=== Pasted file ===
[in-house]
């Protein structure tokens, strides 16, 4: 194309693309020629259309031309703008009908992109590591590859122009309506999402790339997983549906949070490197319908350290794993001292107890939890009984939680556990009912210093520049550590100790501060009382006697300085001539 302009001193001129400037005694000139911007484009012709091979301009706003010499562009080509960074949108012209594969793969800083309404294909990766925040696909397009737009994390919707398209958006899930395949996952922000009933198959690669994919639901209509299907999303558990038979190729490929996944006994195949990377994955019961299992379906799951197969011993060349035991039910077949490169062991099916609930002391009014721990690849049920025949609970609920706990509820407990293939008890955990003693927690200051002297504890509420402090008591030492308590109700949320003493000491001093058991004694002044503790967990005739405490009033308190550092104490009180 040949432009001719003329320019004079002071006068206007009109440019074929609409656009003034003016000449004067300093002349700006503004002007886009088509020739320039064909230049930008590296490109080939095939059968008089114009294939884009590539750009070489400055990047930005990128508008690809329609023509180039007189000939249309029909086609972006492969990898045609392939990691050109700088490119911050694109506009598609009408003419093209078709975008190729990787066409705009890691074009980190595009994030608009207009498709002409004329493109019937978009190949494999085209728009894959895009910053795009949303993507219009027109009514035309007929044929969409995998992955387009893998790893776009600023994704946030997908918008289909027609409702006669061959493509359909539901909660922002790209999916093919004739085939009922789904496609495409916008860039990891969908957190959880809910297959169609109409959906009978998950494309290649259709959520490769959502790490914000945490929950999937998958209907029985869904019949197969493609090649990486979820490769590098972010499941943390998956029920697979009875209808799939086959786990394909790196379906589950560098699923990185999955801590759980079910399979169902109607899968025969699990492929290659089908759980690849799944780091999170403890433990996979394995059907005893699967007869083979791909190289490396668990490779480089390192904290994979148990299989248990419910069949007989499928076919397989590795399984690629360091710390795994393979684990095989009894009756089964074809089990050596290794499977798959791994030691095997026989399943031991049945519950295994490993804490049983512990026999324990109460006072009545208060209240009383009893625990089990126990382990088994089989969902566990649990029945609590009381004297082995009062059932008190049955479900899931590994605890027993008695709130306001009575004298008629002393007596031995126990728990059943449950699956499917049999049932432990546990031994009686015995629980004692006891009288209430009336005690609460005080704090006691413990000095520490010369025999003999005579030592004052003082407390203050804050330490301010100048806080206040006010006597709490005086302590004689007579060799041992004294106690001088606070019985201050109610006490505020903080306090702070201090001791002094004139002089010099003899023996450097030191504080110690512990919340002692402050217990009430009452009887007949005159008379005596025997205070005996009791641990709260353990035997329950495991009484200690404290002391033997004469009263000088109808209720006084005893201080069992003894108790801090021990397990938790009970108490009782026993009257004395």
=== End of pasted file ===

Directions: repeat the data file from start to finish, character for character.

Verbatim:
[in-house]
């Protein structure tokens, strides 16, 4: 194309693309020629259309031309703008009908992109590591590859122009309506999402790339997983549906949070490197319908350290794993001292107890939890009984939680556990009912210093520049550590100790501060009382006697300085001539 302009001193001129400037005694000139911007484009012709091979301009706003010499562009080509960074949108012209594969793969800083309404294909990766925040696909397009737009994390919707398209958006899930395949996952922000009933198959690669994919639901209509299907999303558990038979190729490929996944006994195949990377994955019961299992379906799951197969011993060349035991039910077949490169062991099916609930002391009014721990690849049920025949609970609920706990509820407990293939008890955990003693927690200051002297504890509420402090008591030492308590109700949320003493000491001093058991004694002044503790967990005739405490009033308190550092104490009180 040949432009001719003329320019004079002071006068206007009109440019074929609409656009003034003016000449004067300093002349700006503004002007886009088509020739320039064909230049930008590296490109080939095939059968008089114009294939884009590539750009070489400055990047930005990128508008690809329609023509180039007189000939249309029909086609972006492969990898045609392939990691050109700088490119911050694109506009598609009408003419093209078709975008190729990787066409705009890691074009980190595009994030608009207009498709002409004329493109019937978009190949494999085209728009894959895009910053795009949303993507219009027109009514035309007929044929969409995998992955387009893998790893776009600023994704946030997908918008289909027609409702006669061959493509359909539901909660922002790209999916093919004739085939009922789904496609495409916008860039990891969908957190959880809910297959169609109409959906009978998950494309290649259709959520490769959502790490914000945490929950999937998958209907029985869904019949197969493609090649990486979820490769590098972010499941943390998956029920697979009875209808799939086959786990394909790196379906589950560098699923990185999955801590759980079910399979169902109607899968025969699990492929290659089908759980690849799944780091999170403890433990996979394995059907005893699967007869083979791909190289490396668990490779480089390192904290994979148990299989248990419910069949007989499928076919397989590795399984690629360091710390795994393979684990095989009894009756089964074809089990050596290794499977798959791994030691095997026989399943031991049945519950295994490993804490049983512990026999324990109460006072009545208060209240009383009893625990089990126990382990088994089989969902566990649990029945609590009381004297082995009062059932008190049955479900899931590994605890027993008695709130306001009575004298008629002393007596031995126990728990059943449950699956499917049999049932432990546990031994009686015995629980004692006891009288209430009336005690609460005080704090006691413990000095520490010369025999003999005579030592004052003082407390203050804050330490301010100048806080206040006010006597709490005086302590004689007579060799041992004294106690001088606070019985201050109610006490505020903080306090702070201090001791002094004139002089010099003899023996450097030191504080110690512990919340002692402050217990009430009452009887007949005159008379005596025997205070005996009791641990709260353990035997329950495991009484200690404290002391033997004469009263000088109808209720006084005893201080069992003894108790801090021990397990938790009970108490009782026993009257004395």